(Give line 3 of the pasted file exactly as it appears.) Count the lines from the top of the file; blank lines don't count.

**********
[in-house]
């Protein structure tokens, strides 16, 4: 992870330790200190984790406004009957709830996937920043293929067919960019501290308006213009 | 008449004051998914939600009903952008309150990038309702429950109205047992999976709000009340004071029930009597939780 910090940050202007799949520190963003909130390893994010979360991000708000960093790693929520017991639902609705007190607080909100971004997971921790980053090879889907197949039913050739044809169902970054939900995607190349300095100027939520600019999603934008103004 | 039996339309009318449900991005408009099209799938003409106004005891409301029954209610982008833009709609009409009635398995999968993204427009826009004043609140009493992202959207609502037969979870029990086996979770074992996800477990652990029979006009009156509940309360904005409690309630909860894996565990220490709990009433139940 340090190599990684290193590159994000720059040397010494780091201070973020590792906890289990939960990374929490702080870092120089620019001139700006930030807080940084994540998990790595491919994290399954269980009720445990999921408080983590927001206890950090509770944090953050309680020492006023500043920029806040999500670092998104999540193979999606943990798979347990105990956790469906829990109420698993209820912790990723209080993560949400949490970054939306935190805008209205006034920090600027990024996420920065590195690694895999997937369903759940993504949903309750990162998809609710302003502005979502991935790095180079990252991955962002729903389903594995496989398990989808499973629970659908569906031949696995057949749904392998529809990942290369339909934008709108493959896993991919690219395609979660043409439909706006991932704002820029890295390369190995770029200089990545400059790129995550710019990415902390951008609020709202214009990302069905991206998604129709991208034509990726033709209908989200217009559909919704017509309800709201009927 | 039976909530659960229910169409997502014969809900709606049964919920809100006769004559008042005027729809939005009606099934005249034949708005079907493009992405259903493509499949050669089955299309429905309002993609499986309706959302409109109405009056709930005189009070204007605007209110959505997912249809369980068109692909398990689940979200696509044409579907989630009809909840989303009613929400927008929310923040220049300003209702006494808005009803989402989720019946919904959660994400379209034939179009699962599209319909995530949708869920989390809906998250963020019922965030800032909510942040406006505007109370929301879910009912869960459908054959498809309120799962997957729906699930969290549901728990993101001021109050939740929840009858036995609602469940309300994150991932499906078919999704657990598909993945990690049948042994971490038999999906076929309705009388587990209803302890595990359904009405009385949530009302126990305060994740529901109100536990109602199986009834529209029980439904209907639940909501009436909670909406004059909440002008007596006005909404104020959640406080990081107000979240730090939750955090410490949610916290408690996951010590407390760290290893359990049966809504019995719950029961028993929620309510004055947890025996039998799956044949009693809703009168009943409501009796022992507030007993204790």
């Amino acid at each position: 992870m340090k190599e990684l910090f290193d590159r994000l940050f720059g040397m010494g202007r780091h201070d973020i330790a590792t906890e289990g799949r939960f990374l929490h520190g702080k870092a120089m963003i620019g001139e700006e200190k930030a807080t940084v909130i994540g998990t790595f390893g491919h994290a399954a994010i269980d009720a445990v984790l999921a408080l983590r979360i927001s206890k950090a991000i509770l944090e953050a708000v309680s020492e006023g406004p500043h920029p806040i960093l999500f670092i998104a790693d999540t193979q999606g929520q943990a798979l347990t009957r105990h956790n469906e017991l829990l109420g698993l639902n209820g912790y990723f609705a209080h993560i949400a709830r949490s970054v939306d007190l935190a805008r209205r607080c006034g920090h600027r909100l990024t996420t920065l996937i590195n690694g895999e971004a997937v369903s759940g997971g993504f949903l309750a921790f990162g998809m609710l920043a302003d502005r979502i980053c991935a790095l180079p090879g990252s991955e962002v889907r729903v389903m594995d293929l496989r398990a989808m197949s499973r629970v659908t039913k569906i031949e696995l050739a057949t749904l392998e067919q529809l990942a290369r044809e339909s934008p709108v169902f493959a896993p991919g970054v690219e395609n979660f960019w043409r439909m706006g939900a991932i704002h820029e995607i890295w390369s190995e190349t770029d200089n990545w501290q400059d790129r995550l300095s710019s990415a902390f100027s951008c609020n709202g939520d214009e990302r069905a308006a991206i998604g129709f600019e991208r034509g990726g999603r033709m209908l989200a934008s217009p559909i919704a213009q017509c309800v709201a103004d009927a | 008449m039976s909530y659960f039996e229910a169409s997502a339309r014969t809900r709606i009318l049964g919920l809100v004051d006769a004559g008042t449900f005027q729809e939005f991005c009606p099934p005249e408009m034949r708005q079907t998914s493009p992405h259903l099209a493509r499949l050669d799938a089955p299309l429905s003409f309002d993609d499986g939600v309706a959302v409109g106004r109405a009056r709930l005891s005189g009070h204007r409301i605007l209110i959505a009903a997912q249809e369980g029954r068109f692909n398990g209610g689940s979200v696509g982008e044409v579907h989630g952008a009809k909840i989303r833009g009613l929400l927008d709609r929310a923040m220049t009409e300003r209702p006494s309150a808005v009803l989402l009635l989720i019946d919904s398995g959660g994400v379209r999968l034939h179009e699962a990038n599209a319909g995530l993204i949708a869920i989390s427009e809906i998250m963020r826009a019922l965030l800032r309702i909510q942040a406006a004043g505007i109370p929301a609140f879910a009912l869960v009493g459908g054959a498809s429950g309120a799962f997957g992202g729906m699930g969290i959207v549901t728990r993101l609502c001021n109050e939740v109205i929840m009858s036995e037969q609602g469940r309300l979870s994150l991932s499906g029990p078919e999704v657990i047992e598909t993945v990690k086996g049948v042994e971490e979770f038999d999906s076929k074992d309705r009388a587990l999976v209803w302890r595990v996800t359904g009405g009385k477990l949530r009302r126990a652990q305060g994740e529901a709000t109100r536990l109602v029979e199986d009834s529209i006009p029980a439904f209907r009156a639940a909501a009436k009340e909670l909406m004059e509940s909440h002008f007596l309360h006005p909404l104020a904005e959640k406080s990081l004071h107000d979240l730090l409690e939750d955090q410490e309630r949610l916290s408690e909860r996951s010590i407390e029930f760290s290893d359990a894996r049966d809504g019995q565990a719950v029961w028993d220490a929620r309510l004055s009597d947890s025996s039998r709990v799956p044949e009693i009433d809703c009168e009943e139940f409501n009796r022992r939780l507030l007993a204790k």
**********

């Amino acid at each position: 992870m340090k190599e990684l910090f290193d590159r994000l940050f720059g040397m010494g202007r780091h201070d973020i330790a590792t906890e289990g799949r939960f990374l929490h520190g702080k870092a120089m963003i620019g001139e700006e200190k930030a807080t940084v909130i994540g998990t790595f390893g491919h994290a399954a994010i269980d009720a445990v984790l999921a408080l983590r979360i927001s206890k950090a991000i509770l944090e953050a708000v309680s020492e006023g406004p500043h920029p806040i960093l999500f670092i998104a790693d999540t193979q999606g929520q943990a798979l347990t009957r105990h956790n469906e017991l829990l109420g698993l639902n209820g912790y990723f609705a209080h993560i949400a709830r949490s970054v939306d007190l935190a805008r209205r607080c006034g920090h600027r909100l990024t996420t920065l996937i590195n690694g895999e971004a997937v369903s759940g997971g993504f949903l309750a921790f990162g998809m609710l920043a302003d502005r979502i980053c991935a790095l180079p090879g990252s991955e962002v889907r729903v389903m594995d293929l496989r398990a989808m197949s499973r629970v659908t039913k569906i031949e696995l050739a057949t749904l392998e067919q529809l990942a290369r044809e339909s934008p709108v169902f493959a896993p991919g970054v690219e395609n979660f960019w043409r439909m706006g939900a991932i704002h820029e995607i890295w390369s190995e190349t770029d200089n990545w501290q400059d790129r995550l300095s710019s990415a902390f100027s951008c609020n709202g939520d214009e990302r069905a308006a991206i998604g129709f600019e991208r034509g990726g999603r033709m209908l989200a934008s217009p559909i919704a213009q017509c309800v709201a103004d009927a | 008449m039976s909530y659960f039996e229910a169409s997502a339309r014969t809900r709606i009318l049964g919920l809100v004051d006769a004559g008042t449900f005027q729809e939005f991005c009606p099934p005249e408009m034949r708005q079907t998914s493009p992405h259903l099209a493509r499949l050669d799938a089955p299309l429905s003409f309002d993609d499986g939600v309706a959302v409109g106004r109405a009056r709930l005891s005189g009070h204007r409301i605007l209110i959505a009903a997912q249809e369980g029954r068109f692909n398990g209610g689940s979200v696509g982008e044409v579907h989630g952008a009809k909840i989303r833009g009613l929400l927008d709609r929310a923040m220049t009409e300003r209702p006494s309150a808005v009803l989402l009635l989720i019946d919904s398995g959660g994400v379209r999968l034939h179009e699962a990038n599209a319909g995530l993204i949708a869920i989390s427009e809906i998250m963020r826009a019922l965030l800032r309702i909510q942040a406006a004043g505007i109370p929301a609140f879910a009912l869960v009493g459908g054959a498809s429950g309120a799962f997957g992202g729906m699930g969290i959207v549901t728990r993101l609502c001021n109050e939740v109205i929840m009858s036995e037969q609602g469940r309300l979870s994150l991932s499906g029990p078919e999704v657990i047992e598909t993945v990690k086996g049948v042994e971490e979770f038999d999906s076929k074992d309705r009388a587990l999976v209803w302890r595990v996800t359904g009405g009385k477990l949530r009302r126990a652990q305060g994740e529901a709000t109100r536990l109602v029979e199986d009834s529209i006009p029980a439904f209907r009156a639940a909501a009436k009340e909670l909406m004059e509940s909440h002008f007596l309360h006005p909404l104020a904005e959640k406080s990081l004071h107000d979240l730090l409690e939750d955090q410490e309630r949610l916290s408690e909860r996951s010590i407390e029930f760290s290893d359990a894996r049966d809504g019995q565990a719950v029961w028993d220490a929620r309510l004055s009597d947890s025996s039998r709990v799956p044949e009693i009433d809703c009168e009943e139940f409501n009796r022992r939780l507030l007993a204790k």